The seeds of Amazon’s project with the nonprofit organization Mary’s Place, were sown about four years ago when Seattle’s homeless crisis reached such concerning levels that then-Mayor Ed Murray declared a state of emergency. Mary’s Place had become adept at opening shelters in underutilized buildings slated for demolition, offering people in the community a temporary place to stay and then moving on to a new location once the owners were ready to build. When Amazon purchased an old, two-story hotel that would be vacant prior to construction, the company offered the space to the nonprofit on a temporary basis. Months later, when it bought another hotel across the street, it did the same thing.

Before long, said Mary’s Place executive director, Marty Hartman, they started developing a relationship with Amazon. But, she said, it was still a surprise when in the summer of 2017, Amazon’s vice president of global real estate and facilities, John Schoettler, let Hartman know of the company’s decision by presenting her with an Amazon shipping box containing a golden key (strategically captured on video by a Amazon team). Hartman said that Amazon offered Mary’s Place half of one of the new office buildings it would be starting construction on in the fall.

“It was a shock; I think I was just in tears,” said Hartman. “I felt an overwhelming sense of love and deep gratitude that they loved our families so much that they wanted to make sure that they could bring them all in.”

A washroom under construction at the new center for unsheltered families in an Amazon corporate building in Seattle. (Mitch Pittman/Amazon)

Mary’s Place will run the facility, which will be open 24/7 and, with over 63,000 square feet of usable space, able to house at least 275 people each night. (On extreme weather nights, there will be 75 mats available for any additional families that need a warm place to sleep.) The shelter is specifically for families, which covers a range of family constructions. As Hartman described it: “Whatever your family looks like outside, we want to make sure we can serve you inside.” Children in particular are very vulnerable outside, and when they experience trauma at a very young age, it can have life-changing effects, Hartman said. “It’s critically important for us to make sure that children’s needs are met, that they know that they have a stable place to go, that they have a bed, that they have food, that they have a bathroom.”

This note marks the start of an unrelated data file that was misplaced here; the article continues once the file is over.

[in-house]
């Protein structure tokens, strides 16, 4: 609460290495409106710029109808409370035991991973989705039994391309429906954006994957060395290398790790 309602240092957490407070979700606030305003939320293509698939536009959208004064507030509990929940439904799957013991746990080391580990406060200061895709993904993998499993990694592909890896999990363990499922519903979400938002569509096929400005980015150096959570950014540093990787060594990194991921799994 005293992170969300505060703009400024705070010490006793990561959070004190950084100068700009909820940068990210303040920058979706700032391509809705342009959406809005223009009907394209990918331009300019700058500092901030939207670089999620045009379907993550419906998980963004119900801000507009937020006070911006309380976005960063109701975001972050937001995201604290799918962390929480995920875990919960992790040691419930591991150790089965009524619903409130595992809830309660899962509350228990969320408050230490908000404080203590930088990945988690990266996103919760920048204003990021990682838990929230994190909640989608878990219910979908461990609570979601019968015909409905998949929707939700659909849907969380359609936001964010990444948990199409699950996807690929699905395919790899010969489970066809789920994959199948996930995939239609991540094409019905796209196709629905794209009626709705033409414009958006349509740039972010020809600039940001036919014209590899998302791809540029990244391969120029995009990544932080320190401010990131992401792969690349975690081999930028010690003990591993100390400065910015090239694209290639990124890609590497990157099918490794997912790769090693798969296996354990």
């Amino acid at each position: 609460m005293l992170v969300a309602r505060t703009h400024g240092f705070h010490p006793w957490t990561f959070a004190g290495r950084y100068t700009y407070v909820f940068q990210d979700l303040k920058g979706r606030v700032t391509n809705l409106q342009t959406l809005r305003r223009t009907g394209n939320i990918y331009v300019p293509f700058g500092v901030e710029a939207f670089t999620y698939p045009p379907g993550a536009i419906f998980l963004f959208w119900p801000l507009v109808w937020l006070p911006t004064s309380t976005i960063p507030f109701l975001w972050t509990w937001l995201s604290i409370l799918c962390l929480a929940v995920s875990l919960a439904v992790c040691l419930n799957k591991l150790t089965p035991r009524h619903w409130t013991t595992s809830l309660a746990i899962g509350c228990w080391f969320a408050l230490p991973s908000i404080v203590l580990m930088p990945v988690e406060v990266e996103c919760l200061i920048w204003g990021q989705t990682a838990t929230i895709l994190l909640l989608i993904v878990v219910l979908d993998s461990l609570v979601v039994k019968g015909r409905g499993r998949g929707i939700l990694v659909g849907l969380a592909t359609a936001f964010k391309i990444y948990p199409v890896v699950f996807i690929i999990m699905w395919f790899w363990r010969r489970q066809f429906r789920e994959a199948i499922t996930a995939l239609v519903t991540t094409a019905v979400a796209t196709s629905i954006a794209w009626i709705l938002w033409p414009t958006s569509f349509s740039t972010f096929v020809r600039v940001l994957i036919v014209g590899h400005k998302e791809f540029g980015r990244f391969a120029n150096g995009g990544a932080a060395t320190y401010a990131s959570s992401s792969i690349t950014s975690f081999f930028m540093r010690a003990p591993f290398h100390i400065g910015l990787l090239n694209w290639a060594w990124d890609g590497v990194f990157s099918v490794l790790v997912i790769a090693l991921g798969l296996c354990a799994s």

Four of the centers floors will be filled with individual rooms for families, with 30 rooms specifically designated for those with children who have life-threatening illnesses. There will also be a large dining space with an industrial kitchen; health and legal clinics; and a large playground. With expansive windows covering its hallways and panoramic views of the city’s corporate nerve center, it’s clear this will be far from the typical homeless shelter.

Amazon has said that in addition to providing space, it will cover utilities, maintenance, and security. “The shelter is for Mary’s Place to use (with our support) as long as they need it,” said Amazon spokeswoman Stacey Keller in an emailed statement. Altogether, the company has agreed to contribute more than $100 million to Mary’s Place over the next decade.

Eisinger said, it’s important to remember that this shelter, like all shelters, will not operate in a vacuum: “On any given night, those families need healthcare providers, those families need schools, those families need childcare systems, those families need mental health providers and employers and job trainers, and those things don’t come about because of charitable contributions. Those things come about because of government investments, and the government is funded by taxes.”

Amazon will not be covering all costs associated with the facility. Mary’s Place will still be responsible for programming, staffing, and operations costs. The organization estimated these will cost about $2 million a year.

Hartman said in addition to simply providing shelter, the facility will also offer early childhood learning, homework space for school-aged children, music and coding classes, and extensive help to get families into permanent housing. The shelter’s central location will be an added benefit, as it could make residents’ commute to work or school simpler, and the facility will act as a hub for volunteers, Hartman said. Amazon’s legal team is already slated to offer pro bono legal support at the shelter.

But the fact that it is in the middle of Amazon’s Seattle headquarters could also help to break down barriers, Eisinger believes. “It has the potential to really drive home the message that there is no they and us, that we are all in this together,” she said. “I think that’s actually potentially one of the most significant pieces of this project.”